engine_zero_08

While I implemented frustum culling a little while ago, I never actually coded a proper bounding volume. For the  bounding test I was using a sphere, but I just set the radius to some hard-coded value. This was fine when I just had a bunch of similar sized cubes on screen, however it broke apart once I started getting varied models imported. This week I decided to do something about it.

After a quick Google search for bounding spheres, I ended up on Wikipedia. There was some good information there regarding minimal bounding spheres (also known as smallest enclosing ball or minimal enclosing ball), and I was given a few options for different algorithms. After reading the whole page I become very interested in the “bouncing bubble” algorithm, especially due to the spiffy gif animation showing it in action. The brief explanation seemed easy to follow compared to the other methods, and the error percentage was only around 1-2% which is much lower than Ritter’s algorithm (which can be as high as 20%). So far so good.

Unfortunately I found next to nothing on the internet describing the method. What I did find is a post from last year on StackOverflow by someone in the same situation as me. This lead me to the original paper describing the method, which was for sale for $18 on Grin.com. Honestly I don’t mind paying the money for quality information if it’s going to help improve my engine. The article was fairly easy to follow, and provided just enough information to base the implementation on. At first I was disappointed that no source-code was given, but I managed to pull it together using the pseudo-code. All in all I think I spent about 4 hours on it (including research) so I’m happy to have got it working so quickly.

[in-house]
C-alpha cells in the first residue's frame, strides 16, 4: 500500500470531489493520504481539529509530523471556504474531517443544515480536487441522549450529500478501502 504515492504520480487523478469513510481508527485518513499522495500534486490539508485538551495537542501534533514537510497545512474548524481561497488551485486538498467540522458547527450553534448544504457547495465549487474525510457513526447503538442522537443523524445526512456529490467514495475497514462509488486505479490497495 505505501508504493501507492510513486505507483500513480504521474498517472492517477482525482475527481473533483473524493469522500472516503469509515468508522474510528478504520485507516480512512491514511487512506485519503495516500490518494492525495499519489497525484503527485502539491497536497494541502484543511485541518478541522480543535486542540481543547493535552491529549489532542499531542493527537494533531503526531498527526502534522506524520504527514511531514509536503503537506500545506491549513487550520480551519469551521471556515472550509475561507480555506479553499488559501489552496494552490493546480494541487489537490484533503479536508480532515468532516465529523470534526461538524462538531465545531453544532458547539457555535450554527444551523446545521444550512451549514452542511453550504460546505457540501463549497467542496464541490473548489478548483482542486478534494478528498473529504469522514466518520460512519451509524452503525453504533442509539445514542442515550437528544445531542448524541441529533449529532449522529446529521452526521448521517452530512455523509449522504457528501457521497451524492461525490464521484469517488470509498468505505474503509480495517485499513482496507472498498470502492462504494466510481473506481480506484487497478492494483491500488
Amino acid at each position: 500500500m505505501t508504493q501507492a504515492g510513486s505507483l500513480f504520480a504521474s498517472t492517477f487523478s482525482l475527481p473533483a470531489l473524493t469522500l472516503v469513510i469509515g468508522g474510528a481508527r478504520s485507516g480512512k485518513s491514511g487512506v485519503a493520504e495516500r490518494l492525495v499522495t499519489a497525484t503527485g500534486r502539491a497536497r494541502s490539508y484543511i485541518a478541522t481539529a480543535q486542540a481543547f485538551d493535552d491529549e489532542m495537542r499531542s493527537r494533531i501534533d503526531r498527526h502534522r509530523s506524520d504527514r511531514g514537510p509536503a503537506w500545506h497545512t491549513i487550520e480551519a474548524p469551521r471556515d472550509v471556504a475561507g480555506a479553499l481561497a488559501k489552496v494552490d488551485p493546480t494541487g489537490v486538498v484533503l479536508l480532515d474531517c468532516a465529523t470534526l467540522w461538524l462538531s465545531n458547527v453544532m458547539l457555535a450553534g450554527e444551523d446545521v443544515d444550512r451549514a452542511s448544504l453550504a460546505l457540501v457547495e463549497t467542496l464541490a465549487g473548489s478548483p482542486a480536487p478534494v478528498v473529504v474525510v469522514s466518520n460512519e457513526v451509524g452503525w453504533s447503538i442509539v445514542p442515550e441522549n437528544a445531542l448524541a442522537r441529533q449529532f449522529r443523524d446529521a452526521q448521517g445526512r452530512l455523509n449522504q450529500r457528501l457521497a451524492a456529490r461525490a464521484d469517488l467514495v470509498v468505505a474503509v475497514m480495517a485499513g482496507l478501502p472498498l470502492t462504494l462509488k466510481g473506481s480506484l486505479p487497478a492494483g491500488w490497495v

Below is my bouncing bubble implementation. Keep in mind I have not profiled this code, it’s possible it’s not fully optimized. However, I’m only doing the calculation when a 3D model is loaded, so it shouldn’t effect performance at all really.

BoundSphere RenderCore::calculateBoundSphere(vector vertices){
	Vector3D center = vertices[0].position;
	float radius = 0.0001f;
	Vector3D pos, diff;
	float len, alpha, alphaSq;
	vector::iterator it;

	for (int i = 0; i < 3; i++){
		for (it = vertices.begin(); it != vertices.end(); it++){
			pos = it->position;
			diff = pos - center;
			len = diff.length();
			if (len > radius){
				if (i < 2){
					alpha = len / radius;
					alphaSq = alpha * alpha;
					radius = 0.5f * (alpha + 1 / alpha) * radius;
					center = 0.5f * ((1 + 1 / alphaSq) * center + (1 - 1 / alphaSq) * pos);
				} else {
					radius = (radius + len) / 2.0f;
					center = center + ((len - radius) / len * diff);
				}
			}
		}
	}
	
	return BoundSphere(center, radius);
}

Also, I should remind myself to do benchmarks more often. After I added all the normal mapping and shadow stuff performance has taken a big it. Before I was getting likely over 2400fps, now I’m only getting around 1600fps. Still acceptable, but maybe could be better with such a simple scene. The culling definitely helps, but I may have to look into other optimizations like batching and instancing if I want to get the speeds I need for my project. I’ll probably get started with the physics engine aspect soon and then optimize later if I can’t meet my 120fps target. Cheers.